A Billings judge on Thursday gave a Georgia man 20 years probation and ordered him to pay back more than $60,000 for his role in orchestrating a check-cashing scheme that victimized Billings banks and businesses last fall.
District Judge Mary Jane McCalla Knisely gave Ryan Vincent Hill, 22, a 20-year-suspended prison sentence for three forgery charges and ordered him to pay $60,550.91 in restitution.
“You came into this community and orchestrated an elaborate check-cashing scheme,” Judge Knisely said. “That is not OK.”
As recommended in Hill’s plea agreement, the judge dismissed two forgery charges. She also told Hill to write letters of apology to all the victims and all the transients involved in the scheme.
According to prosecutors, Hill and a second man with ties to an Atlanta gang, 22-year-old Xavier Cornelius Shields, came to Billings and recruited transients as part of check-cashing sprees committed in October and November.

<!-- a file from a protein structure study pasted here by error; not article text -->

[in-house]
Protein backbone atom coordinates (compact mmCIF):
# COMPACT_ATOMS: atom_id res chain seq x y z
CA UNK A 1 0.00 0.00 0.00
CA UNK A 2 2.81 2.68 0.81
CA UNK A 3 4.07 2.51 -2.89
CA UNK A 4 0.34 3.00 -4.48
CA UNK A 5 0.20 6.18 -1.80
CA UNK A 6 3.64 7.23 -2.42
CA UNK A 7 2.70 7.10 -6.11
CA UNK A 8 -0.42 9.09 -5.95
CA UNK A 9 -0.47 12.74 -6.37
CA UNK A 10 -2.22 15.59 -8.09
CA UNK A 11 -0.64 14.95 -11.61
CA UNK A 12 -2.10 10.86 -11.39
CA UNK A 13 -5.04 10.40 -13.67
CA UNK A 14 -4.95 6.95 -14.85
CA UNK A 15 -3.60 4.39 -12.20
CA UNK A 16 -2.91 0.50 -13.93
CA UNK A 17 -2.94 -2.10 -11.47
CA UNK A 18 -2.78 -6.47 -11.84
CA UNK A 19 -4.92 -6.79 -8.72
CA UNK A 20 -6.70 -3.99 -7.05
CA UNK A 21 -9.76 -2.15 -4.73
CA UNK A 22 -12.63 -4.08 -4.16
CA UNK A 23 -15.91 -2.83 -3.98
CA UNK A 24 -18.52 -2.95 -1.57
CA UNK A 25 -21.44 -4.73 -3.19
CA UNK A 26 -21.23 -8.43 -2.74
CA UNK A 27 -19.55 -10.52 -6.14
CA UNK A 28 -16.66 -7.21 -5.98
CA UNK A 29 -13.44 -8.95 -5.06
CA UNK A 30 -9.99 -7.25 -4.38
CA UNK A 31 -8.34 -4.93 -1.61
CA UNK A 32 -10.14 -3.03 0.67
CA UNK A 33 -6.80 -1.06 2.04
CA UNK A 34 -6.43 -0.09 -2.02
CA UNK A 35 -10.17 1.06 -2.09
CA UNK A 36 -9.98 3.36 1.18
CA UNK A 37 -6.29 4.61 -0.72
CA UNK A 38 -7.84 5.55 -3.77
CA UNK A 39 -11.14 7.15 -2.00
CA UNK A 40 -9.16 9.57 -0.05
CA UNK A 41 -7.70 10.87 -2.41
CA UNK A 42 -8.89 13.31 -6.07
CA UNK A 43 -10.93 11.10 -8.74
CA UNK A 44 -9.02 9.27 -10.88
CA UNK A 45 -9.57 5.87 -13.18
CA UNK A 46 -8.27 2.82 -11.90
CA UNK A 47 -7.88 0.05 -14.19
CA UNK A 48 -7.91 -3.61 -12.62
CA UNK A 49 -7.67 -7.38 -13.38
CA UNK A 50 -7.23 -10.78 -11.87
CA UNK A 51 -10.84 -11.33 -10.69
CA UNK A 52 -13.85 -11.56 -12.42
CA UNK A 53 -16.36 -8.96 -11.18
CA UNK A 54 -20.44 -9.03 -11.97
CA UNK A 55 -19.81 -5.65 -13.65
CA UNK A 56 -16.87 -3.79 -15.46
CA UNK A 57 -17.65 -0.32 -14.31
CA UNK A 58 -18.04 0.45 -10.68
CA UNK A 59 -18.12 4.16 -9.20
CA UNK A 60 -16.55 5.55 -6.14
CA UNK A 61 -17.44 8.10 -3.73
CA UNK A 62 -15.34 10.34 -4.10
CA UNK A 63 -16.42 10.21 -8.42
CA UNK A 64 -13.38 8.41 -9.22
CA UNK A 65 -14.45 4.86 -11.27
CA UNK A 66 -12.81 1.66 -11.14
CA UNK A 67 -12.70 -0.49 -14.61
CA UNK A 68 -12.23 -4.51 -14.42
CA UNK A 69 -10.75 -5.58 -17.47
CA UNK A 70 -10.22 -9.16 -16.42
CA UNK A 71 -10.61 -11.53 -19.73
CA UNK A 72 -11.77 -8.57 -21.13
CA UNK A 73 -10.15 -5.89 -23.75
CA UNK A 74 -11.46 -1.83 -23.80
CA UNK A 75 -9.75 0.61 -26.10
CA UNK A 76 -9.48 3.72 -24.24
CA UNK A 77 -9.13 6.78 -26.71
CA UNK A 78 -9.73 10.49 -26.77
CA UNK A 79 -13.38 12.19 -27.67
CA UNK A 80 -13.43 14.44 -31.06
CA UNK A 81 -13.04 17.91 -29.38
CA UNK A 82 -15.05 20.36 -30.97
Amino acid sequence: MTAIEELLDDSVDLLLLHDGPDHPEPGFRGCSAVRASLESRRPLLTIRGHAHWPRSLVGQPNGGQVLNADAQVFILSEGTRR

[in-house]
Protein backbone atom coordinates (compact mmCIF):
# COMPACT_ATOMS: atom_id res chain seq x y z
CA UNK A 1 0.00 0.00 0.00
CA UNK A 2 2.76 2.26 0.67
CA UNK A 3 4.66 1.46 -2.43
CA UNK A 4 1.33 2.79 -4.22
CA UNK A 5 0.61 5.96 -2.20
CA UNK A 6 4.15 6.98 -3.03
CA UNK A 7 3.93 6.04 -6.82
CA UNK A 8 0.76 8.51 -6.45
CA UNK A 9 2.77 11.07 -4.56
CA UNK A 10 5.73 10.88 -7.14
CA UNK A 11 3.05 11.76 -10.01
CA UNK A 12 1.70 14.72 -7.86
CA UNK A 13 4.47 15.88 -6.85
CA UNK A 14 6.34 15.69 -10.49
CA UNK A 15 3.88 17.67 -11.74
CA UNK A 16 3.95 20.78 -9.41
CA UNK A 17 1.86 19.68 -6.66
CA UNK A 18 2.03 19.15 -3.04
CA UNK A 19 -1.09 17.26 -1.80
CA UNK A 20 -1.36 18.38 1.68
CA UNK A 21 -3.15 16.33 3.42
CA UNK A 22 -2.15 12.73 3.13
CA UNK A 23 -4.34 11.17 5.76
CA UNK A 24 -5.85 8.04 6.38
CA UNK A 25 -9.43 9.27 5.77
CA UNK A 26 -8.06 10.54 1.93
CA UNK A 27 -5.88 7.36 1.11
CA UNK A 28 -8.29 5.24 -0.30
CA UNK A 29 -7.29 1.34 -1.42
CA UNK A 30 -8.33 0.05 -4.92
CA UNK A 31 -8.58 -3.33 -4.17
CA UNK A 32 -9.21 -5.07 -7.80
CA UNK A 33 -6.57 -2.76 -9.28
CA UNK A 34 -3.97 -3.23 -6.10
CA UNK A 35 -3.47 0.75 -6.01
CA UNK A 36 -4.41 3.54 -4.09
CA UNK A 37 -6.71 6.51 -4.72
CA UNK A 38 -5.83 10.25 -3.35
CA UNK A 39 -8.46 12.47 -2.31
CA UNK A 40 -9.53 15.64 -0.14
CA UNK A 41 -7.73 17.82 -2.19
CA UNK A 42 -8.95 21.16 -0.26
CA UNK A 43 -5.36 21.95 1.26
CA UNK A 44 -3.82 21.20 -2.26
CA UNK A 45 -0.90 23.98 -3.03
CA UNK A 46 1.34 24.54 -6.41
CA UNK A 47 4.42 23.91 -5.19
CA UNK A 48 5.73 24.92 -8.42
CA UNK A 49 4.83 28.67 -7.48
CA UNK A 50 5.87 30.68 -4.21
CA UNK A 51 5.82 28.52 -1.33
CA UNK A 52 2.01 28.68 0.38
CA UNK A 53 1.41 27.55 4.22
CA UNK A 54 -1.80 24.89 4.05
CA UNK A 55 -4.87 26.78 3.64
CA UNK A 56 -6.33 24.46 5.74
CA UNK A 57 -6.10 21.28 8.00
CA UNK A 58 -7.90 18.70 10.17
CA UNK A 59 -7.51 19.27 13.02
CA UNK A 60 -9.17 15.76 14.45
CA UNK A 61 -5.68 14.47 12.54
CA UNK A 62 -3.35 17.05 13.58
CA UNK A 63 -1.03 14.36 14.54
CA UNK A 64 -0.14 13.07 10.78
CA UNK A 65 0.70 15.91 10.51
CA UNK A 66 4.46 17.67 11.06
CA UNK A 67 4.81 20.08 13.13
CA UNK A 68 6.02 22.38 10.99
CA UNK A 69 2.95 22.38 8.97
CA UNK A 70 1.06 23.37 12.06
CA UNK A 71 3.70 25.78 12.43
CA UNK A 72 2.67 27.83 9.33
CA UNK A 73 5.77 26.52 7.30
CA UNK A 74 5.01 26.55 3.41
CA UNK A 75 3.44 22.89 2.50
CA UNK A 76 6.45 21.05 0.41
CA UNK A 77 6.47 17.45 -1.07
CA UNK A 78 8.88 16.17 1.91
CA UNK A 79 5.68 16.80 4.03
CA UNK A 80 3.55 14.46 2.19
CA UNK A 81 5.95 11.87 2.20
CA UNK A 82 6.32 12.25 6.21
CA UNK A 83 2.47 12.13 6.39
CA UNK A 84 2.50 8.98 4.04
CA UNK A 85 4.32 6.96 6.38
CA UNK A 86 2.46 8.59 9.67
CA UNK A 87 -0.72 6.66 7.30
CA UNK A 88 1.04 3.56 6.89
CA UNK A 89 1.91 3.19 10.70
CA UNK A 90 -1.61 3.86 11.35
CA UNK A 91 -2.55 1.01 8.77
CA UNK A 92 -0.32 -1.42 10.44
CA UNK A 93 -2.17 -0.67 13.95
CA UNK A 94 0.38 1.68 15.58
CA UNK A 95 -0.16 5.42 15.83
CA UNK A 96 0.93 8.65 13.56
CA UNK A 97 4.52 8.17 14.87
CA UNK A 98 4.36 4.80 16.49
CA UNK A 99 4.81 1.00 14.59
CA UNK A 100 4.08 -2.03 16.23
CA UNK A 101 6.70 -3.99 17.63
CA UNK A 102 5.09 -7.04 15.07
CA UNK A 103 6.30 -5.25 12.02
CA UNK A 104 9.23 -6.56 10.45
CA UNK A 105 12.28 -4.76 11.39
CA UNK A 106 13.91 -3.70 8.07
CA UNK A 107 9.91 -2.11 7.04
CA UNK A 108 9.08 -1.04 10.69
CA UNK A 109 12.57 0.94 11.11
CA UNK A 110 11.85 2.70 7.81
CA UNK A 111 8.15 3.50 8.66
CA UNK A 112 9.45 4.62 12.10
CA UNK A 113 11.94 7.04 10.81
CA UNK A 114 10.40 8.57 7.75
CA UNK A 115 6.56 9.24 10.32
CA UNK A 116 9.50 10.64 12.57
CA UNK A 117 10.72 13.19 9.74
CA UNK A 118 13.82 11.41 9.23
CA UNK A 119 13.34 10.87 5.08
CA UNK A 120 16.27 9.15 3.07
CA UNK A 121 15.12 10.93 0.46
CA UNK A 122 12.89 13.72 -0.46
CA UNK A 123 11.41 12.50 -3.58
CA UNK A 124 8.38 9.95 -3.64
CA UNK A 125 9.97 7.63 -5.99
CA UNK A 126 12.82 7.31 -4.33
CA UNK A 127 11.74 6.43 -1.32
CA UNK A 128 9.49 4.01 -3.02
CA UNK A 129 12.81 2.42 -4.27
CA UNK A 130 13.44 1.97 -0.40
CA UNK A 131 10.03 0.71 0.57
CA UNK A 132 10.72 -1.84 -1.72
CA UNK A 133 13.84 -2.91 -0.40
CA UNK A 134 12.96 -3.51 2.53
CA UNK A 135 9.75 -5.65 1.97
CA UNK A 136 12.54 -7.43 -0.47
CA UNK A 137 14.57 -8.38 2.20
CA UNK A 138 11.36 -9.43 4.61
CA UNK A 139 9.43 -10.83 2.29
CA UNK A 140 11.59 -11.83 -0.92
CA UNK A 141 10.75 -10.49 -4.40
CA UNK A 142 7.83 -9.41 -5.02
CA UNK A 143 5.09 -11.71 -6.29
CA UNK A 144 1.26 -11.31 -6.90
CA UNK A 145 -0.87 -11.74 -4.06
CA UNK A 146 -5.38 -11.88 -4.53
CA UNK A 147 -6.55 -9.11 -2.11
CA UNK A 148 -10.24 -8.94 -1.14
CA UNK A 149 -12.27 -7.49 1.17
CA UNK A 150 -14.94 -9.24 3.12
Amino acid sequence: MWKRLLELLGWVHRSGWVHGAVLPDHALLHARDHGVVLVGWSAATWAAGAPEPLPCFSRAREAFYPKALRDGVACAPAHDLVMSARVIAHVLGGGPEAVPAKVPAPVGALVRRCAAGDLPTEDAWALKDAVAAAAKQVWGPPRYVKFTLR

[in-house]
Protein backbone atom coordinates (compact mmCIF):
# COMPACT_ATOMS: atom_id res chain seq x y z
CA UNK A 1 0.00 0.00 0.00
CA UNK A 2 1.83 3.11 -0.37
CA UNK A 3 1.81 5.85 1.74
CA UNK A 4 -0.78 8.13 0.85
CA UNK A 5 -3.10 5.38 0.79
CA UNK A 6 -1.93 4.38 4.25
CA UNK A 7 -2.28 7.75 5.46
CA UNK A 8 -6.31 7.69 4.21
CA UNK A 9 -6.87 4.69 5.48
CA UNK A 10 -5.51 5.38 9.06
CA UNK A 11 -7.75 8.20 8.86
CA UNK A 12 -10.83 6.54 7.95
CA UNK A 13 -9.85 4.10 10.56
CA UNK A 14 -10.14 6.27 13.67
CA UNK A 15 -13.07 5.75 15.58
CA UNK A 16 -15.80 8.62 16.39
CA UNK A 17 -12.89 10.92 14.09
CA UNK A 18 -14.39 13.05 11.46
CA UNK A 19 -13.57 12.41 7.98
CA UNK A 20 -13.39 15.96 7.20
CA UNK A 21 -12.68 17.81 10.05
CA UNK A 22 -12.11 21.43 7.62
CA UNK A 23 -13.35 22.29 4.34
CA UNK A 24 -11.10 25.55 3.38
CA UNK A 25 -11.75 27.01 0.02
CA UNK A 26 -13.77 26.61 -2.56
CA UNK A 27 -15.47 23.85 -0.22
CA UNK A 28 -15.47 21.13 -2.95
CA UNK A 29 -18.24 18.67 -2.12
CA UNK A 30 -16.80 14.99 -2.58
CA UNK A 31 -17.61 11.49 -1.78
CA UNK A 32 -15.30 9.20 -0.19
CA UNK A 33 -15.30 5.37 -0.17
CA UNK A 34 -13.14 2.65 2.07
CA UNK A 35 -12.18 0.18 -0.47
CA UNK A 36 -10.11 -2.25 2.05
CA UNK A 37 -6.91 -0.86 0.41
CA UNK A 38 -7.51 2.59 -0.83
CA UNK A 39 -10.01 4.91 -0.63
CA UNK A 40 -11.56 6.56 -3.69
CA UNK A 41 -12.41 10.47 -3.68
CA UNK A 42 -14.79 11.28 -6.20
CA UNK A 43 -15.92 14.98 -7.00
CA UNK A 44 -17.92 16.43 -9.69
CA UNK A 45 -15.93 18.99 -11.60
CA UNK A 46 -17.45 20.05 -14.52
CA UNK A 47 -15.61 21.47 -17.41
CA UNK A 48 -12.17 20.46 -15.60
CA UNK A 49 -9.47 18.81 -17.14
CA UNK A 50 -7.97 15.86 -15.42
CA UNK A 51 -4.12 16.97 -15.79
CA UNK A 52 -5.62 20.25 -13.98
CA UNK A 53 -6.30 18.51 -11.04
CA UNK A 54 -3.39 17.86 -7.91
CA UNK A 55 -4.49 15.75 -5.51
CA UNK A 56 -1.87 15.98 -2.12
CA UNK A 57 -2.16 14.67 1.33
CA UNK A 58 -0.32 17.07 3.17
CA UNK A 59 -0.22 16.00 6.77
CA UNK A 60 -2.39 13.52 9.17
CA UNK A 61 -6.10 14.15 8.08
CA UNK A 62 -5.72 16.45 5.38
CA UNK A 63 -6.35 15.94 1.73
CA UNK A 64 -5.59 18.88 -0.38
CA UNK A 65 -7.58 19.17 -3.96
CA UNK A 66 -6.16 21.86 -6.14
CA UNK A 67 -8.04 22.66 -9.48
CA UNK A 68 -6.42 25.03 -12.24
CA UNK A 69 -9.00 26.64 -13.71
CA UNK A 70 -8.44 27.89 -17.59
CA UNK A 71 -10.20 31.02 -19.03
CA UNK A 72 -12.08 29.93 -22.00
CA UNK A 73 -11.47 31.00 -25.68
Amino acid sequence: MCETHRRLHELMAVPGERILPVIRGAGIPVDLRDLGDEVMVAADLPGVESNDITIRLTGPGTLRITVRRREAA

The Georgia men would steal payroll checks from the mailboxes of local businesses and use the transients’ personal information to forge the checks, according to an affidavit. The Georgia men would then pay the transients to cash the checks at area banks.
In a separate case, the Yellowstone County Attorney’s Office has charged four other men from Georgia and a number of other transients in connection with an essentially identical check-cashing spree committed in January.
The total value of the dozens of forged checks cashed between the two cases was about $117,500, according to court records.
An affidavit states U.S. Postal Service inspectors have informed investigators that the suspected architects of the scheme have been under investigation around the country.